The bid deadline expired on Dec. 19.
According to public documents on the City of Tacoma’s Web site, five contractors submitted bids: Lincoln Construction, Inc. (Spanaway, Wash.) — $71,938; Combined Construction, Inc. (Mukilteo, Wash.) — $47,358.75; D & D Construction 1, Inc. (Puyallup, Wash.) — $24,502.36; Star Construction (Puyallup, Wash.) — $54,410.25; and RCR General Contractors LLC (Auburn, Wash.) — $26,006.25.
Cederlund said Monday that he wouldn’t have an update on the project until next week.
ONE PERSON WHO would like to see the sculpture brought out of storage is Ellida Lathrop. Now 82 years old and still living in the area, Lathrop served on the original commission that selected Morandi. She’s as much of an animated booster today as she was 40 years ago.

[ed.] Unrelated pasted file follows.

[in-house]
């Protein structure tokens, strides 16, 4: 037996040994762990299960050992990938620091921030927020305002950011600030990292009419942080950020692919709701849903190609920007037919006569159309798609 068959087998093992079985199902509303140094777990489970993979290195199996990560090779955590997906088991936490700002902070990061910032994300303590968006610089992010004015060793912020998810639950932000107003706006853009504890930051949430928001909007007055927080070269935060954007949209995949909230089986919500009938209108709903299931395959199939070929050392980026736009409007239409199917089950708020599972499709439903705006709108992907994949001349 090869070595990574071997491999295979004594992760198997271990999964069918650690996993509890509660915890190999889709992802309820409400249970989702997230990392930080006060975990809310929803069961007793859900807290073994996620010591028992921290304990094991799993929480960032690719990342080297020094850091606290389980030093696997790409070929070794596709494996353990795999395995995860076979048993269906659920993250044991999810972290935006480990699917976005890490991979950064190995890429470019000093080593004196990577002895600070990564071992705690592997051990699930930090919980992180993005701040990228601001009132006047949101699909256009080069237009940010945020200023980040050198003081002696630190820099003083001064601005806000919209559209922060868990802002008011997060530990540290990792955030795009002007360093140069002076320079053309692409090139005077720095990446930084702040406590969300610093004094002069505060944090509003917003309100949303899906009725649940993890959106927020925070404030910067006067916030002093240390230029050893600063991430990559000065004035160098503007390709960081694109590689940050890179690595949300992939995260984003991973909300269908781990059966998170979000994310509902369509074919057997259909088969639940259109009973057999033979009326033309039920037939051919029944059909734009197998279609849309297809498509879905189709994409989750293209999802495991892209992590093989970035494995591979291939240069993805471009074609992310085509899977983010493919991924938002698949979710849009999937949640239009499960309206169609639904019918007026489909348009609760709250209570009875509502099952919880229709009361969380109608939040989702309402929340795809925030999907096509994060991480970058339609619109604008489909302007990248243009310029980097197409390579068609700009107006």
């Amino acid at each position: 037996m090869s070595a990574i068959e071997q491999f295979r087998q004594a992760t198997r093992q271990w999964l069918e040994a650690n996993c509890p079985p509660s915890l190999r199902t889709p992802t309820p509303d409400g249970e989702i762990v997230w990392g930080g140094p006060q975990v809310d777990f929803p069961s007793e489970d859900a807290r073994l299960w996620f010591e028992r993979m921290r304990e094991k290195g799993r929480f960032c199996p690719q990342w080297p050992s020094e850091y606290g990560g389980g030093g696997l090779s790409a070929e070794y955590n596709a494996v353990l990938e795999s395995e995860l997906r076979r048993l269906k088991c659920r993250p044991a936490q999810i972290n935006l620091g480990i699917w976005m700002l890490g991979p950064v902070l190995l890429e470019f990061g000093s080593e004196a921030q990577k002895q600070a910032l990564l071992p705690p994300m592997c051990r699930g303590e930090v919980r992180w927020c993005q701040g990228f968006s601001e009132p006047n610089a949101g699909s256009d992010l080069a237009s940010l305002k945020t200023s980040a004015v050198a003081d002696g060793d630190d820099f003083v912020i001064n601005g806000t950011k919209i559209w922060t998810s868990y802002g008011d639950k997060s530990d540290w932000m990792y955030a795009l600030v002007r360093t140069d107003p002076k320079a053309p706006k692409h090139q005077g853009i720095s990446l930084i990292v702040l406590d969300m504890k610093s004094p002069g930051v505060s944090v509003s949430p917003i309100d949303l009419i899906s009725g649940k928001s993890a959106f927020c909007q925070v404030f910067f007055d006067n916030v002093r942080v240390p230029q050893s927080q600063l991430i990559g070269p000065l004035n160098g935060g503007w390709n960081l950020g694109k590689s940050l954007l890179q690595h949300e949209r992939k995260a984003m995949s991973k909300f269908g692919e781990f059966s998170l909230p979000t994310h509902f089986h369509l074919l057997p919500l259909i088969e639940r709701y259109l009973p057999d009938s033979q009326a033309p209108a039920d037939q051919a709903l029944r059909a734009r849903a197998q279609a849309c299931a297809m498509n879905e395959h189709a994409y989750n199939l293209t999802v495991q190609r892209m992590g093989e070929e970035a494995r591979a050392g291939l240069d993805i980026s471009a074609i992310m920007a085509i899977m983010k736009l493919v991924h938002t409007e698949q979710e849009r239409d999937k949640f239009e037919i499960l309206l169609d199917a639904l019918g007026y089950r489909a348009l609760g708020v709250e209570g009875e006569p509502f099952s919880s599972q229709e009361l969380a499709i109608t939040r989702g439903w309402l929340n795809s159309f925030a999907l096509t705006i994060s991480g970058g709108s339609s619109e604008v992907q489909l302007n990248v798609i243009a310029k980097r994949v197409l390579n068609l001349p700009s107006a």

“The artwork itself is significant because of what Tom Morandi viewed as a reflection of this particular area of the Pacific Northwest,” Lathrop told the Index this week. “Within the work itself is a mountain, wildlife, forests — everything that signifies the natural area. It really speaks to this area in terms of what he was trying to say to describe our geographic location and the feeling about it.
“The fact that he called it ‘Sun King,’ I thought that was significant because we rarely see the sun, and this work is bronze and it glistens,” she added. “Even as the patina grew old, it still was a bright, bright spot. Whereas the downtown area at the time where it was placed was incredibly sterile.”
Lathrop seems lukewarm on the proposed site near Thea Foss Waterway. “Wright Park would be so much better,” she said. “Tom Morandi always intended that it be a walk-around, touchable piece.”